What have been its fruits? More or less in all
places, pride and indolence in the Clergy, ignorance and
servility in the laity, in both, superstition, bigotry and
Madisons by Virginia Moore, P. 43 (1979,
McGraw-Hill Co. New York, NY) quoting a letter by
JM to William Bradford April 1, 1774, and James
Madison, A Biography in his Own Words, edited by
Joseph Gardner, p. 93, (1974, Newsweek, New York,
NY) Quoting Memorial and Remonstrance against
Religious Assessments by JM, June 1785.
new and successful example, therefore, of a perfect separation between the
ecclesiastical and civil matters, is of importance; and I have no doubt that
every new example will succeed, as every past one has done, in showing that
religion and Government will both exist in greater purity the less they are
letter to Edward Livingston, July 10, 1822
Allen, whose capture of Fort Ticonderoga while commanding
the Green Mountain Boys helped inspire Congress and the
country to pursue the War of Independence, said, "That
Jesus Christ was not God is evidence from his own
words." In the same book, Allen noted that
he was generally "denominated a Deist, the reality of
which I never disputed, being conscious that I am no
Christian." When Allen married Fanny
Buchanan, he stopped his own wedding ceremony when the judge
asked him if he promised "to live with Fanny Buchanan
agreeable to the laws of God." Allen refused to
answer until the judge agreed that the God referred to was
the God of Nature, and the laws those "written in the
great book of nature."
of the American Enlightenment by G. Adolph Koch,
p. 40 (1968, Thomas Crowell Co., New York, NY.)
quoting preface and p. 352 of Reason, the Only
Oracle of Man and A Sense of History compiled by
American Heritage Press Inc., p. 103 (1985,
American Heritage Press, Inc., New York, NY.)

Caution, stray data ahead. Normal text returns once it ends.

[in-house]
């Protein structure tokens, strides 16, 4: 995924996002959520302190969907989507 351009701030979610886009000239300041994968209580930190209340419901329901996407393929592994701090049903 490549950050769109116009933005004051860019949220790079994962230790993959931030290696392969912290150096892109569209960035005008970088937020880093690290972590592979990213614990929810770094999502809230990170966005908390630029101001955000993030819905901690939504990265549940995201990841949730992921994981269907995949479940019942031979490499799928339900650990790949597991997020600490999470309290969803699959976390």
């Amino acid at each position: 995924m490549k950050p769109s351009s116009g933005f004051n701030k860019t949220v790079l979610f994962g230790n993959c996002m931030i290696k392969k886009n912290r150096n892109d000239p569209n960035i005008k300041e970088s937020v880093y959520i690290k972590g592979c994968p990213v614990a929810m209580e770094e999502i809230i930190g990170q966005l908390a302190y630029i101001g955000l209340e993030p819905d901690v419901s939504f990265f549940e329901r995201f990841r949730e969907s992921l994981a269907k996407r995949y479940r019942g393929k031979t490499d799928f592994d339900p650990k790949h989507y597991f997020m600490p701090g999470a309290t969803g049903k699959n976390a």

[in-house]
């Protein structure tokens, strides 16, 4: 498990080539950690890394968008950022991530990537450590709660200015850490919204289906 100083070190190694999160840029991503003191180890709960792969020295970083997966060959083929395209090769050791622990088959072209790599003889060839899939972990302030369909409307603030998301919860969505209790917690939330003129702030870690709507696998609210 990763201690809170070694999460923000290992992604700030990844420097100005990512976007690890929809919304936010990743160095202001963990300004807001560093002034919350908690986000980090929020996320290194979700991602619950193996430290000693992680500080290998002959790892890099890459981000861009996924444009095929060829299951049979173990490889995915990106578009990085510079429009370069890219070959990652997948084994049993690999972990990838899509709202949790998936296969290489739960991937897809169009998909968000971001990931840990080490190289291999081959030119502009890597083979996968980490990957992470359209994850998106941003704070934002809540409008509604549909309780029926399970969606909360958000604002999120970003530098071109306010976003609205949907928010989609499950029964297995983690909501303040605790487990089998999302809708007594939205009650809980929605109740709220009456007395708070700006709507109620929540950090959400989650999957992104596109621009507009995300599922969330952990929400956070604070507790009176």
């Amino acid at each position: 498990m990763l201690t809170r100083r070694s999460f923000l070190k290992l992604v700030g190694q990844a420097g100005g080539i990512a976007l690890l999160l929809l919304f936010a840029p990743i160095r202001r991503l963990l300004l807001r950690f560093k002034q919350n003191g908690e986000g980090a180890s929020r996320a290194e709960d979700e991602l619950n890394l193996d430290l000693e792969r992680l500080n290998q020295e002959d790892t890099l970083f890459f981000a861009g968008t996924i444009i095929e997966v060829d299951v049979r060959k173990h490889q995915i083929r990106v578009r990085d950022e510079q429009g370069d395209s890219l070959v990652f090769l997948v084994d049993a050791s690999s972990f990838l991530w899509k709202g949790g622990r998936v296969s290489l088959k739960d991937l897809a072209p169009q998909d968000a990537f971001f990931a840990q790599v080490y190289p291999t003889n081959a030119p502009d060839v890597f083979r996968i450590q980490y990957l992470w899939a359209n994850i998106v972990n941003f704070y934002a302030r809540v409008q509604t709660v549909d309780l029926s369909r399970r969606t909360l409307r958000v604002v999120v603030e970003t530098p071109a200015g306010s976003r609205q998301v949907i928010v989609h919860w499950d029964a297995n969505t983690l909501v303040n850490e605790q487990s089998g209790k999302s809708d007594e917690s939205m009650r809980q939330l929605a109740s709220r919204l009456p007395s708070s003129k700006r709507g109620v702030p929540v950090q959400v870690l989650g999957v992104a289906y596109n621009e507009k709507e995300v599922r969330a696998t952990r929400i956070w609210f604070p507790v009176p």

Franklin, delegate to the Continental Congress and the
Constitutional Convention, said: "As to Jesus of
Nazareth, my Opinion of whom you particularly desire, I
think the System of Morals and his Religion...has received
various corrupting changes, and I have, with most of the
present dissenters in England, some doubts as to his
Divinity; tho' it is a question I do not dogmatize upon,
having never studied it, and think it needless to busy
myself with it now, when I expect soon an opportunity of
knowing the Truth with less trouble." He
died a month later, and historians consider him, like so
many great Americans of his time, to be a Deist, not a
Benjamin Franklin, A Biography in his Own Words,
edited by Thomas Fleming, p. 404, (1972, Newsweek,
New York, NY) quoting letter by BF to Exra Stiles
March 9, 1790.
"Treaty of Peace
and Friendship," also know as "The
Treaty of Tripoli," passed by the U.S. Senate in
1797, read in part: "The government of the United
States is not in any sense founded on the Christian
religion." The treaty was written during
the Washington administration, and sent to the Senate during
the Adams administration. It was read aloud to
the Senate, and each Senator received a printed copy.
This was the 339th time that a recorded vote was required by
the Senate, but only the third time a vote was unanimous
(the next time was to honor George Washington).
There is no record of any debate or dissension on the
Treaty. It was reprinted in full in three
newspapers - two in Philadelphia, one in New York City.
There is no record of public outcry or complaint in
subsequent editions of the papers.